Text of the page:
SA’s air fryer boom

As sales of air fryers continue to boom in South Africa, with many households now buying a second one, all of which has had a major effect on cooking habits, reports

Pick n Pay reports that sales of air fryers have trebled since January this year. “They are so popular now that we are now selling more air fryers in a month than what we sold over two years previously,” a spokesperson said.

Pick n Pay notes that more customers are now buying a second air fryer, and use smaller air fryers for cooking multiple dishes at the same time. The most popular options for consumers are in the three to eight litre category.

Walmart-owned Massmart says air fryer unit sales at its Game and Makro stores have more than trebled from 2021 to 2022.

“We believe that customers enjoy this small appliance as an alternative for convenient and healthier cooking,” says Katherine Madley, vice president of group marketing for Massmart. Checkers says it is still seeing strong demand for bigger, family-sized air fryer units (6-8 litres) at more affordable price points under R2 000.

The brisk sales of air fryers – which can range in price from R900 to R6 000 – come even as consumers come under increased financial pressure amid rising interest rates and high inflation.

Last year, the air fryer was the number one appliance in shopping baskets in Black Friday sales, at a time when cash-strapped South Africans mostly used the bargains on offer to stock up on essential food items, toilet paper and other household items.

In response to the ever-growing appetite, Woolworths says it is adding more cooking instructions to prepare meals in air fryers.

Food and consumer expert Callie Maritz, whose company Cakebread works closely with international companies, believes the market will soon see entire food aisles dedicated to air fryer food products in South Africa in coming years. This trend is already gaining traction in Europe.

This holds especially true for frozen foods, where he says vegetarian and vegan producers are ramping up production of products tailored specifically for air fryers.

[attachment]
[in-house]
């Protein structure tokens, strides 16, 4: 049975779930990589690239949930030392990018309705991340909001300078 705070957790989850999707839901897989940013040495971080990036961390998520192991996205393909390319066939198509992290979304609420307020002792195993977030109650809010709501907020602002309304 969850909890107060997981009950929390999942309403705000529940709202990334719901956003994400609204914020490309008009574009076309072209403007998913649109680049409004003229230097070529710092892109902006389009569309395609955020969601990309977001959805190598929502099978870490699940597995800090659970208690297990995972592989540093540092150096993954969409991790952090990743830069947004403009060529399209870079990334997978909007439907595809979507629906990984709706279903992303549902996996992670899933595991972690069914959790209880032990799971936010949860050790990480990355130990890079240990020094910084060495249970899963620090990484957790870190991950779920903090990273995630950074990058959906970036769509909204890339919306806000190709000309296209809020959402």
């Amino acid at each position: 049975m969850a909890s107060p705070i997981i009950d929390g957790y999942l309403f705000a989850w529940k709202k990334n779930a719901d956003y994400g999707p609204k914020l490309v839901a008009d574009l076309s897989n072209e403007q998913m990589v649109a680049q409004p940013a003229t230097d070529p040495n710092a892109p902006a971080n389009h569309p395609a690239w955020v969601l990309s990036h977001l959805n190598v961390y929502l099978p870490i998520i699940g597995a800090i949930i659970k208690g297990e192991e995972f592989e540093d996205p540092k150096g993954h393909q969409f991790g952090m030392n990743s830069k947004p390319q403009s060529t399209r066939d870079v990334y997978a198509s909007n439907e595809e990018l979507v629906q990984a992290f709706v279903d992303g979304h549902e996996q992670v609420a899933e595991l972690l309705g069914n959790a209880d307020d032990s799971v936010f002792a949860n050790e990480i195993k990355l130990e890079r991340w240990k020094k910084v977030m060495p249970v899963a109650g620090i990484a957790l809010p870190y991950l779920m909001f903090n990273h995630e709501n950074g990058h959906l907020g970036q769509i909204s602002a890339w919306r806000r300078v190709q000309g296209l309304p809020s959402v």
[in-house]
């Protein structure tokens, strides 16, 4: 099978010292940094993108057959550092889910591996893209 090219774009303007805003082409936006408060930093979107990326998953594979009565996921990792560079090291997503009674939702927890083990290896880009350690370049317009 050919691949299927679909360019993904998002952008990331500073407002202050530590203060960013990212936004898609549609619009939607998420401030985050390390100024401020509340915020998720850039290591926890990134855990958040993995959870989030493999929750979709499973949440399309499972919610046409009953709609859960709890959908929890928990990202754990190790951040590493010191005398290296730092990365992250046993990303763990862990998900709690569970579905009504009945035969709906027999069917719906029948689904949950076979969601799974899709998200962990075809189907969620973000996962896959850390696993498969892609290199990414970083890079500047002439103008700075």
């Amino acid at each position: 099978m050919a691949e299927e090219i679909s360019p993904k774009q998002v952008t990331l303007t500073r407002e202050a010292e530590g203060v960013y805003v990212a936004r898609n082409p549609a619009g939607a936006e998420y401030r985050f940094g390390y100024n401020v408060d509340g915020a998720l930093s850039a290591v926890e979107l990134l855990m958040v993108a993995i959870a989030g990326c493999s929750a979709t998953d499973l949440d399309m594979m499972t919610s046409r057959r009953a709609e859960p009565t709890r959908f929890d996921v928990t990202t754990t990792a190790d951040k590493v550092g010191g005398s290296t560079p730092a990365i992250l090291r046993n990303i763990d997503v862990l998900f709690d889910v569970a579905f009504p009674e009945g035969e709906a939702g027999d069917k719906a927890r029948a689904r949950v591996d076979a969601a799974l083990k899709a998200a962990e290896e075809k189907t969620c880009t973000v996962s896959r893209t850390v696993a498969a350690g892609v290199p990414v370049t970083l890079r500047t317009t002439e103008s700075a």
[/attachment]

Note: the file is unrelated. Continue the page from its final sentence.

Why are air fryers so popular?

The Covid-19 pandemic, Maritz argues, played an important role in popularising the use of air fryers around the world. People who traditionally don’t cook at home were forced to prepare their own food during lockdowns.

A big selling point is the shortened time to cook meals – a key consideration amid SA’s record levels of power outages.

In addition, a sharp surge in sunflower and canola oil prices last year in response to the Ukraine war added to the popularity of air fryers, which require much less oil than deep frying.

Ukraine and Russia are major exporters of wheat and sunflower oils, and the war initially triggered an explosion in prices as supplies to the global market were disrupted. The price of a bottle of sunflower oil in South Africa doubled in the year to July.

A typical air fryer, which simulates deep frying by circulating hot air around the food, requires just one tablespoon of oil. In April last year, News24 reported that at the time that meant that the oil for an air fryer meal could cost only 60c – compared to almost R30 for the oil required for deep frying the same meal.

The reduced use of oil also appeals to health-conscious consumers.

There’s no way air fryers will replace conventional frying any time soon. Even with the push by consumers for healthier alternatives, there are certain foods that simply taste better deep fried.  

Fighting back against air fryers

Using this argument, sunflower oil producers, big losers in the shift towards air fryers, are now starting to fight back.

Popular brand Sunfoil, owned by the Willowton Group, has launched an ad campaign aimed at reminding its customers that samoosas, koeksisters or amagwinya and latkes are best served deep fried.

With advertising agency DUKE, Sunfoil launched an ad campaign which shows “caricature-style illustrations of aunties from different cultures set against patterned backgrounds that feature traditional delicacies”. The ads were followed by content videos that added animation and voice to the illustrations.

The campaign, which has been aired on road billboards, as well as on the internet, allows “each Auntie” to tell a story of “their traditions and much-loved foods, while also telling the world exactly how they felt about air fryers”, says Sunfoil.

In taking on cooking oil’s “stiffest competitor – the air fryer”, Sunfoil and Duke decided to use “South African aunties” who are the “most vocal supporters of traditional foods and flavours”.

“We wanted to reignite love for the Sunfoil brand amidst everyday working South Africans, going beyond price so that the product really stood out in the category,” explains Ishvar Hurbans, brand manager at The Willowton Group.

Brand strategist Jeremy Sampson says the ad campaign is clever and aims to connect Sunfoil with different segments of the community.

He says right now it appears technology in the form of the air fryer is the main competition for sunflower oil brands in SA and that Sunfoil is “fighting back as it were against technology”.

“I know in the upper income groups – probably everyone has an air fryer by now, but the lower income groups definitely do not, and they are the ones that are going to be using use sunflower oil, and this who they are aiming (these ads) at.”….. Read the full article here

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